This collage by Ray Johnson is entitled Mark, and a photograph of an artist acquaintance of Johnson’s, Mark Lancaster, does indeed appear prominently near the center of the piece. As with all of Johnson’s work, however, the larger meaning of the collage is not at all straightforward. For viewers, the challenge and the pleasure lie in sorting out the numerous riddles and allusions the artist offers up. This work, and, in fact, all of the artist’s work, is shot through with a sly wit that Johnson carefully cultivated. To understand the work is to accept and appreciate his brand of humor. Mark, primarily monochromatic with some color accents, is replete with images, words, and puns both visual and verbal. References to art world personalities abound. Dorothy Herzka, along with references to Fluxus artist George Brecht. There are also numerous references to literary figures and movie stars from Hollywood’s Golden Era. The total effect of the collage is that of a dense, complex web of interlocking associations and references, seemingly made for Johnson to understand and others to sort out.
If the exact meanings of the collage must be arrived at slowly, the visual pleasures are there to be appreciated immediately. The
entire surface is scattered with words and phrases lettered in Johnson’s precise hand; a handwriting that seems to actually evoke his sense of humor in visual form. Ink drawings portray numerous symbols of Johnson’s own devising (they recur throughout his
work). Parts of the collage surface are built up with what critics call “tesserae,” cut and painted pieces of illustration board, similar to tiles, that Johnson used to build three-dimensional areas upon the collage surface. Although the exterior borders of the collage are at right angles, the interior contours have a “shaped” character, in the same way that we would describe a shaped canvas, one that doesn’t follow a typical rectangular configuration. This gives the work a heightened sense of being an object of this world, rather than a painterly illusion; a quality that collages already tend to possess as an essential defining aspect.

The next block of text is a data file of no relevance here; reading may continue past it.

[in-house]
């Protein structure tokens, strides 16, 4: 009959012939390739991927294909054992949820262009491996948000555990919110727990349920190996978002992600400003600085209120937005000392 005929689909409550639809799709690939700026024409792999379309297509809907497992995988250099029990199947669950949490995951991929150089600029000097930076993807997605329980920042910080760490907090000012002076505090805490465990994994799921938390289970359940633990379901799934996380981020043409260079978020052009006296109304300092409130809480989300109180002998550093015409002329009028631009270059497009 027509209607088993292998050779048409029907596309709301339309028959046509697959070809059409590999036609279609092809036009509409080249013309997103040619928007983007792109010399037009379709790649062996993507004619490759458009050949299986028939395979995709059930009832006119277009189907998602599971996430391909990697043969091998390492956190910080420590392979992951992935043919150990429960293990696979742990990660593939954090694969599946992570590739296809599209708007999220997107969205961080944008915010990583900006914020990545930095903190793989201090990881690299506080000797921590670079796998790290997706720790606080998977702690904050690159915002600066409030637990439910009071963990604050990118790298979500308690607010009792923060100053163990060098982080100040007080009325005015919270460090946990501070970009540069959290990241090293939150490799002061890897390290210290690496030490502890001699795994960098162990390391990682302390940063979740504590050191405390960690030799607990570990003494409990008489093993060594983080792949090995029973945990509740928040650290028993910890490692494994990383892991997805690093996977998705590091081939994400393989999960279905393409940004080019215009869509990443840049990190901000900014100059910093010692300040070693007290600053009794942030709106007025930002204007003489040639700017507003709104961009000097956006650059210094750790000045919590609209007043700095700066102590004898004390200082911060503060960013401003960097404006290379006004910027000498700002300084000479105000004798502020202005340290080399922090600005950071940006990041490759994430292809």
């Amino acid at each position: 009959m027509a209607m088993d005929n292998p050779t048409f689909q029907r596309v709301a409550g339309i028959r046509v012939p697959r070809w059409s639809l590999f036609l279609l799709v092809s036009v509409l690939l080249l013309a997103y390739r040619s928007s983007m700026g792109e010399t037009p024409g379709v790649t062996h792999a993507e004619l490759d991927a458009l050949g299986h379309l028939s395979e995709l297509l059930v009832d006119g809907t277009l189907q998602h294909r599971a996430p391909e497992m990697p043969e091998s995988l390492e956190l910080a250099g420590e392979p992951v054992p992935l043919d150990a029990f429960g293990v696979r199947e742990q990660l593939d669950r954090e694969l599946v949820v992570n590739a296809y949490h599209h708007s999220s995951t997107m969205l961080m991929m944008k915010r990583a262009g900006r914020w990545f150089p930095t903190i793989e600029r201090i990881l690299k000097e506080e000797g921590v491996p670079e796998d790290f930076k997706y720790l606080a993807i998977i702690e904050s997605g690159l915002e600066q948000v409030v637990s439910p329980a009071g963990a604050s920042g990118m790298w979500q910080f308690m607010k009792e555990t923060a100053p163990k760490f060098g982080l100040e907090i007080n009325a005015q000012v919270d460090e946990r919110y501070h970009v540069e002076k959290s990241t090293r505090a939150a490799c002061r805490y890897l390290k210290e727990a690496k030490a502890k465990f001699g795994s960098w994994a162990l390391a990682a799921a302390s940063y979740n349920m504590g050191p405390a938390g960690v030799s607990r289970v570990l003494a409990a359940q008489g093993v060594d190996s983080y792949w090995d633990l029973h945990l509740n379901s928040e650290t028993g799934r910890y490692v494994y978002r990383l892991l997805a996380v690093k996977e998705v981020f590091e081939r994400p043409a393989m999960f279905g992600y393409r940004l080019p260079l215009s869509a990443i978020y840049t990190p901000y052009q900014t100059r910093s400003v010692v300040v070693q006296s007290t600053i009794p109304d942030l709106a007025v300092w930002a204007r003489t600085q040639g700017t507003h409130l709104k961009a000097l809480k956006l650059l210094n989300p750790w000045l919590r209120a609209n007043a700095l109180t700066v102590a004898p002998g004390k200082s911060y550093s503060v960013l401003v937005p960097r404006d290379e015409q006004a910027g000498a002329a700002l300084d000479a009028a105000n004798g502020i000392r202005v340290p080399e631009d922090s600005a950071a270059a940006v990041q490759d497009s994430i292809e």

Johnson was an enigmatic figure. Both well-known to many in the New York art world and at the same time an outsider who communicated with his many art world acquaintances predominantly via his mail art- an art form that he himself invented. Johnson’s art demanded that viewers become active participates in order for the meaning and experience of the work fully to express itself. Richard L. Feigen, an art dealer who manages the artist’s estate, and a long-time acquaintance of Johnson’s, described his collages as “beautiful little constructions of paper glued together to various thicknesses, covered with words and images, worried and rubbed to a lovely pastel finish in such tones as roses and greys. All a very elusive poetry that made you wonder what it meant but left you in no doubt that this is what art is all about.” (R. Feigen, Ray Johnson 1927-1995: A Memorial Exhibition, New York, 1995).